Exposing the art in science . . . ‘Science Exposed’

cardiomyocytes and fibroblast cells in the heart

We know that the traditional boundaries between subject disciplines are somewhat artificial, there is both art in science and science in art. This, of course, is one of the basic tenets of the ‘S.T.E.A.M’ movement.

The ‘Science Exposed‘ initiative by the Natural Sciences and Engineering Research Council of Canada is a great resource that you can use with your students to inspire them and help make those connections between art and science. It has some amazing images generated by cutting-edge researchers in a wide range of research areas.

One potential use for these images is to use them as ‘anchors’ to elicit student’s thinking. This process is well described on the excellent ‘Ambitious Science Teaching‘ site. Other great thinking prompts can be found in my earlier post about ‘phenomena’.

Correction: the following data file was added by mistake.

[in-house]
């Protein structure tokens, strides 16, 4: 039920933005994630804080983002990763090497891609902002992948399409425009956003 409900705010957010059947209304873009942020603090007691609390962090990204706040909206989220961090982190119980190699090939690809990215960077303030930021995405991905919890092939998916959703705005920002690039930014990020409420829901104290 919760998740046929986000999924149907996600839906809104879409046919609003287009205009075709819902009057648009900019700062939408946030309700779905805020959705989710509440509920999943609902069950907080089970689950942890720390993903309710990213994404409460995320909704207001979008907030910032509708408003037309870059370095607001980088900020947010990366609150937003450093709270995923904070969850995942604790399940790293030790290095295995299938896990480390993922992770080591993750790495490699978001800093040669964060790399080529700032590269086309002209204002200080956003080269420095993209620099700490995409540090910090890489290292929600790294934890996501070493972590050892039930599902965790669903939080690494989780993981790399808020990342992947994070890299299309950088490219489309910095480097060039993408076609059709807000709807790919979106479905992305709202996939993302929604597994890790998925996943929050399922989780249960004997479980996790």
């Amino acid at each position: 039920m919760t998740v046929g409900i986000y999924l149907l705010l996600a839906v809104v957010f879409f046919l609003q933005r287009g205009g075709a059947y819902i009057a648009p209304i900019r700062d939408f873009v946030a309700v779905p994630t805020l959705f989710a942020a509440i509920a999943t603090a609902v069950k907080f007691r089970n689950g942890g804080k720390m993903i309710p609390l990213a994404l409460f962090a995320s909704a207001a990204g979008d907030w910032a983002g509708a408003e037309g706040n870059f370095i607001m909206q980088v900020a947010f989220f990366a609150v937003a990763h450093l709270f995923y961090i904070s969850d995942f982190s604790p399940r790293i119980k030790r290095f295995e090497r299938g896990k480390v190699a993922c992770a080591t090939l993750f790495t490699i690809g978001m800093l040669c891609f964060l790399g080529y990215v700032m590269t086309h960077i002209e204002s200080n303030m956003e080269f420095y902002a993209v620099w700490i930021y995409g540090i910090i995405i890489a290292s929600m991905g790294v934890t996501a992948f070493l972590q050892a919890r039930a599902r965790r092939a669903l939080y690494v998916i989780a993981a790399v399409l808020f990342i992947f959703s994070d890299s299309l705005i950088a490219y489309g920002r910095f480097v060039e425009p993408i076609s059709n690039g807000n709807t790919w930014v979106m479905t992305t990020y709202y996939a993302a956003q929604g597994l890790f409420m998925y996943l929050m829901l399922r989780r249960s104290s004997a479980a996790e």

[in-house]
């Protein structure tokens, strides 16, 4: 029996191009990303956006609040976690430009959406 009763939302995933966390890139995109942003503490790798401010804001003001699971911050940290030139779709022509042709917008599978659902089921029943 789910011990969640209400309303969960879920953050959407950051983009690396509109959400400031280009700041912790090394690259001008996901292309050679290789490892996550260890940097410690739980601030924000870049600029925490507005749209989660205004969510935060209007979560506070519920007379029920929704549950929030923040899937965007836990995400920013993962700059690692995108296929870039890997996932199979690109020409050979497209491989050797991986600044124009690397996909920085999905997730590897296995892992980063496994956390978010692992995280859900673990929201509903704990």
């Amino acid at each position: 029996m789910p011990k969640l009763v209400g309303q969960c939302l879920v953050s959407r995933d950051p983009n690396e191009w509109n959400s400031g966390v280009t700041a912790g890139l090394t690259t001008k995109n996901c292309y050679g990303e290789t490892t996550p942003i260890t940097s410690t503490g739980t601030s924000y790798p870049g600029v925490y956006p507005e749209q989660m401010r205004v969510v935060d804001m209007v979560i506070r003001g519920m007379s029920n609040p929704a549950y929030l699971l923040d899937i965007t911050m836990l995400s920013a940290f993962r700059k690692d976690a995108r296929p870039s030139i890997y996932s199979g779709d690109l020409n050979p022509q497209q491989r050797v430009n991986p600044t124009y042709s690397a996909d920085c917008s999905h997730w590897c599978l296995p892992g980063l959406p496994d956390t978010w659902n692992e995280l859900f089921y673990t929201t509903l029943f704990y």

As a bonus, the site also provides all of these images for download in different wallpaper formats for your desktop.

Many thanks to my good friend Katherine Davey for bringing this to my attention.

Enjoy!

 

 

About Michael A. Quinn 9 Articles
Originally from the U.K. but now residing in Canada where I work as a Science & Technology educational consultant. I have an insatiable love and curiosity for science and passionately believe that scientific literacy is absolutely vital to produce citizens that can think critically.

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